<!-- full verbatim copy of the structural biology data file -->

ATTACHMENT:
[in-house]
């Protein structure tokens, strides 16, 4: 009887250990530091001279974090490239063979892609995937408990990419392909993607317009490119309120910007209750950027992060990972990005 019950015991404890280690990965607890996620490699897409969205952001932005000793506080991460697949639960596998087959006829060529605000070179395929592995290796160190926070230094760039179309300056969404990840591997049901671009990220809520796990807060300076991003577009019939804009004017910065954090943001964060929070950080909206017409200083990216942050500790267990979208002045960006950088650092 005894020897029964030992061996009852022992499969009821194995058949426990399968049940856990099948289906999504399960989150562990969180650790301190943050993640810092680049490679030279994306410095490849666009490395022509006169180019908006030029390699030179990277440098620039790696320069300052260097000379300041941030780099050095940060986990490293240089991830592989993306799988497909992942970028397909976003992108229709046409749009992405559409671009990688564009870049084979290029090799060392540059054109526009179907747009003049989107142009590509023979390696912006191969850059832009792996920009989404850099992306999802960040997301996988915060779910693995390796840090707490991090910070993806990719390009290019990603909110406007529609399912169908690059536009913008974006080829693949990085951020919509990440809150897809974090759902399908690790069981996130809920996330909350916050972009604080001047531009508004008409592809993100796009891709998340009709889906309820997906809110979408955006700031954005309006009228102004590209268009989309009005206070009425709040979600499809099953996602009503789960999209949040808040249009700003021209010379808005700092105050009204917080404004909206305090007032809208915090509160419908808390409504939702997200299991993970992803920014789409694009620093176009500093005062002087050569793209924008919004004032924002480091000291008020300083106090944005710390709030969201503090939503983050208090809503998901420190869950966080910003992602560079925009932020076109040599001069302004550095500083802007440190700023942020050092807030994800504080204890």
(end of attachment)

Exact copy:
[in-house]
């Protein structure tokens, strides 16, 4: 009887250990530091001279974090490239063979892609995937408990990419392909993607317009490119309120910007209750950027992060990972990005 019950015991404890280690990965607890996620490699897409969205952001932005000793506080991460697949639960596998087959006829060529605000070179395929592995290796160190926070230094760039179309300056969404990840591997049901671009990220809520796990807060300076991003577009019939804009004017910065954090943001964060929070950080909206017409200083990216942050500790267990979208002045960006950088650092 005894020897029964030992061996009852022992499969009821194995058949426990399968049940856990099948289906999504399960989150562990969180650790301190943050993640810092680049490679030279994306410095490849666009490395022509006169180019908006030029390699030179990277440098620039790696320069300052260097000379300041941030780099050095940060986990490293240089991830592989993306799988497909992942970028397909976003992108229709046409749009992405559409671009990688564009870049084979290029090799060392540059054109526009179907747009003049989107142009590509023979390696912006191969850059832009792996920009989404850099992306999802960040997301996988915060779910693995390796840090707490991090910070993806990719390009290019990603909110406007529609399912169908690059536009913008974006080829693949990085951020919509990440809150897809974090759902399908690790069981996130809920996330909350916050972009604080001047531009508004008409592809993100796009891709998340009709889906309820997906809110979408955006700031954005309006009228102004590209268009989309009005206070009425709040979600499809099953996602009503789960999209949040808040249009700003021209010379808005700092105050009204917080404004909206305090007032809208915090509160419908808390409504939702997200299991993970992803920014789409694009620093176009500093005062002087050569793209924008919004004032924002480091000291008020300083106090944005710390709030969201503090939503983050208090809503998901420190869950966080910003992602560079925009932020076109040599001069302004550095500083802007440190700023942020050092807030994800504080204890």